The Card Catalog is Dead; Long Live the Card Catalog

The Boston Herald reports on a project undertaken by Greenfield, MA Community College Librarian Hope Schneider.

On a wall in the corner of Greenfield Community College's Nahman-Watson Library, 128 artifacts from the library's card catalog hang preserved in a glass case — signed by the authors who penned the very books to which the cards once led.

The project has been 14 years in the making for librarian Schneider, who wanted to memorialize the cards after the library's catalog went digital in 1999. In the years that followed, Schneider sent cards to local authors and artists, asking if they would sign their card and make some contribution to the display. A decade later, after GCC's library was expanded, she resumed her quest — sending letters across the country to novelists, poets and politicians.

Library Director Deborah Chown said Schneider's project captures a time when people would find new books through serendipity — simply because it was next to another book or classified through a similar subject matter. Chown and Schneider don't deny the advantages that new library technology offers — the opportunity to search rapidly through online databases and access books, journals and newspaper articles.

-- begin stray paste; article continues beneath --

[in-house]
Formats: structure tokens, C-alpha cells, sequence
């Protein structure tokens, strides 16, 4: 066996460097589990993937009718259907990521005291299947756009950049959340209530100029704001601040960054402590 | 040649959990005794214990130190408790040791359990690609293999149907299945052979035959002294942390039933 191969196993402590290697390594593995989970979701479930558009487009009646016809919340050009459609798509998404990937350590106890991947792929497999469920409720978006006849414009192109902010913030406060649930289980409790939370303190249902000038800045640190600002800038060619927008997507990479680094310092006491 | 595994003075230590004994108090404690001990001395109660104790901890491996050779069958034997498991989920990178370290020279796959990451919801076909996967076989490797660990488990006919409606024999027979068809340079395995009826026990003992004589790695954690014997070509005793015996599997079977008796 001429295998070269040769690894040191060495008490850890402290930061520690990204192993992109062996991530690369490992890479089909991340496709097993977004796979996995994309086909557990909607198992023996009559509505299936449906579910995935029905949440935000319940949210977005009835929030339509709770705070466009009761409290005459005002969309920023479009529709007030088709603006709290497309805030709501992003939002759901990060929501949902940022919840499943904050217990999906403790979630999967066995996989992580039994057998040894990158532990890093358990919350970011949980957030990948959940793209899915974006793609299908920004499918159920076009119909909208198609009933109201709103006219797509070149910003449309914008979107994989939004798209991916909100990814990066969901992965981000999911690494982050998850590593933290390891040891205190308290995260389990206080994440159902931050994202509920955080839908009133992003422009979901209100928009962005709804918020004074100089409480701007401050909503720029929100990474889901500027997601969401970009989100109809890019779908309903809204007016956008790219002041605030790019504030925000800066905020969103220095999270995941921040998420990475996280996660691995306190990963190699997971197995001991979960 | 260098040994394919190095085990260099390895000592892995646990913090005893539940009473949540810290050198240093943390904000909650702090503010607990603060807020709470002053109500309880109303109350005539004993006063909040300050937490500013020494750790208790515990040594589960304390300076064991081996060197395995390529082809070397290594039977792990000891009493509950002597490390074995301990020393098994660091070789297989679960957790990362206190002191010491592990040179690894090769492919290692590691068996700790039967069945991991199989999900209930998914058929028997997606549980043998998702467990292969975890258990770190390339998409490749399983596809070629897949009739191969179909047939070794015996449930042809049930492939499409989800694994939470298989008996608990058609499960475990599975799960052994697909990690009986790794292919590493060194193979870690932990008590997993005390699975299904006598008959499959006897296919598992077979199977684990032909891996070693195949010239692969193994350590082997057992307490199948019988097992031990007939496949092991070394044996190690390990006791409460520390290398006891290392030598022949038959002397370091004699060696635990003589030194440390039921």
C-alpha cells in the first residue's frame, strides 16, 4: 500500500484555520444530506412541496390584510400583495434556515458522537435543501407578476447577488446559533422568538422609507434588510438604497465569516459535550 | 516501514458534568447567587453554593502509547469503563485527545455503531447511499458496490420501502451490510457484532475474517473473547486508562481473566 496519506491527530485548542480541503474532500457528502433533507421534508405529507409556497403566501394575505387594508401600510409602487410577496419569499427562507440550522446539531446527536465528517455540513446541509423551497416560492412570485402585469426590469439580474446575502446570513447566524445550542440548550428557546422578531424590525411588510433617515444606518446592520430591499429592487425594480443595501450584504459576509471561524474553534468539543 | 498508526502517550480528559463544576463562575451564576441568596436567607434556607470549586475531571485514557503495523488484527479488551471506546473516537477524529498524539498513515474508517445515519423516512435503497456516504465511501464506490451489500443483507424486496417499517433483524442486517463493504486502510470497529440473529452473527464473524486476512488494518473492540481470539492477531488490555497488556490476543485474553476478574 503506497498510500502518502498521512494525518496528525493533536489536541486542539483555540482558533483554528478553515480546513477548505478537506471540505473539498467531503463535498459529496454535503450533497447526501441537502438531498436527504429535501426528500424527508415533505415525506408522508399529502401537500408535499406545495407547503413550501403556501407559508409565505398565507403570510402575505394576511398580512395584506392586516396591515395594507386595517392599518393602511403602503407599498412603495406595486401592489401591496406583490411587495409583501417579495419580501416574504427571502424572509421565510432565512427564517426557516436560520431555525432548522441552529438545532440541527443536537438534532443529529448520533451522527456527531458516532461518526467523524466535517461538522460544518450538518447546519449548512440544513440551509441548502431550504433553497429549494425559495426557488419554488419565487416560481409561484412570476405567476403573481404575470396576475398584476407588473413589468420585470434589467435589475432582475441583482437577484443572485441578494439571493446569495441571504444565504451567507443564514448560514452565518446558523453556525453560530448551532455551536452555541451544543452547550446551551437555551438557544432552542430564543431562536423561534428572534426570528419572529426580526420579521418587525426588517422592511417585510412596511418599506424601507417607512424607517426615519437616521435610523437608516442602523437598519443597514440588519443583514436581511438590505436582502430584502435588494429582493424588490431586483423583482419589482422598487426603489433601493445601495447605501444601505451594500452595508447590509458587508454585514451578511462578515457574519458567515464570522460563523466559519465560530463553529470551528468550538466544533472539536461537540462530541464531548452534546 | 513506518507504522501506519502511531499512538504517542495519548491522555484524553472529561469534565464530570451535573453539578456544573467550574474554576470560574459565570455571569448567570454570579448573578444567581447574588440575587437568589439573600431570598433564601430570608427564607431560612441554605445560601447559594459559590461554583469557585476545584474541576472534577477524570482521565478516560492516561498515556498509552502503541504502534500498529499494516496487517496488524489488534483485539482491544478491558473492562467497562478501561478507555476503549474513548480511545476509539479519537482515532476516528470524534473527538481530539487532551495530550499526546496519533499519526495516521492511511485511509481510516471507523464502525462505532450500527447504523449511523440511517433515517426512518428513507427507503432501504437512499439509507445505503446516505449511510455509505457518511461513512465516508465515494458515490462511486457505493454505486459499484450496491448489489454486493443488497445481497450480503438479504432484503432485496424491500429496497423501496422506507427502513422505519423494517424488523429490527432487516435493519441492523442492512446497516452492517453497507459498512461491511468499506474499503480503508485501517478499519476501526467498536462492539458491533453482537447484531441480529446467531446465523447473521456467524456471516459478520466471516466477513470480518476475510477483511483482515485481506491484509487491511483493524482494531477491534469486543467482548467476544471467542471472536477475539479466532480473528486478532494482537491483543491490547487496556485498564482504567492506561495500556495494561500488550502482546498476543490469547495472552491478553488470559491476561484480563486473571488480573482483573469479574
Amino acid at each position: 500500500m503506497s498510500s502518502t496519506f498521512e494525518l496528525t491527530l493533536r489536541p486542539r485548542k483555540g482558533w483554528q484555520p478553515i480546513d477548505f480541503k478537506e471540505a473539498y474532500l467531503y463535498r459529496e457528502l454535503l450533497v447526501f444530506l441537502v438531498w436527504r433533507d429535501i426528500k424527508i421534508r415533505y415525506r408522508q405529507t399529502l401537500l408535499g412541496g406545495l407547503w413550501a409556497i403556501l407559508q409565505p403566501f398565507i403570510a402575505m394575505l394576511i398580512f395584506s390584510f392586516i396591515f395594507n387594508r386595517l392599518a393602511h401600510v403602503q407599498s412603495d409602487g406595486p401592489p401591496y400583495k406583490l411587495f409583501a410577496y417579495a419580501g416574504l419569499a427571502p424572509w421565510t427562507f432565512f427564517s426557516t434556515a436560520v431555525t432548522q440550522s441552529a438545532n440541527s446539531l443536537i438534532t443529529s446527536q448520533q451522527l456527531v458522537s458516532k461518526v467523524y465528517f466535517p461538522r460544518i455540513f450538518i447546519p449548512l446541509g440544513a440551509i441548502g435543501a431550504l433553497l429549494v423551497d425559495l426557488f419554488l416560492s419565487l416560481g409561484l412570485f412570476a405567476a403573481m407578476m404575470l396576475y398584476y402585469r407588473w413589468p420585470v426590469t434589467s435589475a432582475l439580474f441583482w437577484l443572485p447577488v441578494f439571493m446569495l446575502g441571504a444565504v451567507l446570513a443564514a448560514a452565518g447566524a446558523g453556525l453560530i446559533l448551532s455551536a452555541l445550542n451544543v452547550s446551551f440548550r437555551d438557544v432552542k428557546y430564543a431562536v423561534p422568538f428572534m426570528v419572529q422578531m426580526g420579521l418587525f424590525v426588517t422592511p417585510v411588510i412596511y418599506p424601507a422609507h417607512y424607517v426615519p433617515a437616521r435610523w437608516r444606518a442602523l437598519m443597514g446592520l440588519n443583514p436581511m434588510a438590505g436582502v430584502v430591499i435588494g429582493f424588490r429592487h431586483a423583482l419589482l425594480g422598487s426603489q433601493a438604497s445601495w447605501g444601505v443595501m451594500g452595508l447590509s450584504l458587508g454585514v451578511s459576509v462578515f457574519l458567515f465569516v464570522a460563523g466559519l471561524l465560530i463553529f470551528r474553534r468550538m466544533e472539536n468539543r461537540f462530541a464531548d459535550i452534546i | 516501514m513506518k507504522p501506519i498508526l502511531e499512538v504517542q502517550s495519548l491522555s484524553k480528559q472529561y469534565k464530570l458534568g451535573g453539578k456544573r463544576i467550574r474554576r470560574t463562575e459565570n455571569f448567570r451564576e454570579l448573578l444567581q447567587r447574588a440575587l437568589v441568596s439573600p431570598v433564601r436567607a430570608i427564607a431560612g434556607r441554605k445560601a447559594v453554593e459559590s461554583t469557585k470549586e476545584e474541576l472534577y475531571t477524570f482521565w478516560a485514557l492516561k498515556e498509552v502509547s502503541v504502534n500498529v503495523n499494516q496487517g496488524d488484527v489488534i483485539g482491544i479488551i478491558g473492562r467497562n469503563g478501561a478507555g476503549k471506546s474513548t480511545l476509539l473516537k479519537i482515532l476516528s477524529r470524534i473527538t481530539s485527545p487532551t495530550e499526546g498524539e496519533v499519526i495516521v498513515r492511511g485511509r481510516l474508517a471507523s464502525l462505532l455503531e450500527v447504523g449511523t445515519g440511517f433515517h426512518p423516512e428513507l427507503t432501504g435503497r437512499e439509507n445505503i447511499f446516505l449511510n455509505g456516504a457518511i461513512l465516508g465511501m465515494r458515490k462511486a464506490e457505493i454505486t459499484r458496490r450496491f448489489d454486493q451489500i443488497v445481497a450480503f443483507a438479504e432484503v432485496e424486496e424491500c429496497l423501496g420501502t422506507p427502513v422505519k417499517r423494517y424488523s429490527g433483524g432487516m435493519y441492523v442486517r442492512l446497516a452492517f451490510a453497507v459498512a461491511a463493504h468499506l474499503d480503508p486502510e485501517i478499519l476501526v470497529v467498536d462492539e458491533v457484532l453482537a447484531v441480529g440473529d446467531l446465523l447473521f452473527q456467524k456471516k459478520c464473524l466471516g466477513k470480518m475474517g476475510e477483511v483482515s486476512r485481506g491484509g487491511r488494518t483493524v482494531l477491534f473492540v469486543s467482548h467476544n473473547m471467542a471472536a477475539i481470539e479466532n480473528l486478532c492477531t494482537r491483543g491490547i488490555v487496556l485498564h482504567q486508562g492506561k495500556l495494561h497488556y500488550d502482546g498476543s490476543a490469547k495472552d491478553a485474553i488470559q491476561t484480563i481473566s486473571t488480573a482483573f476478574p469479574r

But there was also some surprise and sadness when a tour of prospective students came through the library, saw the display and didn't recognize the cards.


>>some surprise and sadness when a tour of prospective students came through the library, saw the display and didn't recognize the cards.

Many, if not most, libraries have been using OPACs vs card catalogs for the last twenty to twenty five years. So a ten year old student seeing the cards is looking at a technology that stopped used fifteen years before they were born.

I imagine they were prospective community college students, maybe 18. At any rate, they should have recognized or at least figured out what the cards represented.

I'm 27 and the last time I used a card catalog was when I was in elementary school. By that time our public libraries had already switched to an OPAC (I used it when I was pre-2nd grade), but my tiny school library still had a card catalog (which I believe they got rid of soon after...around when these kids were born).

I'm sure if they had looked closely at the cards they could have figured out what they were, but I don't think we should ever expect young people to be able to identify an archaic piece of technology just on sight.

Very cool idea! Wonder whose signatures she's amassed...

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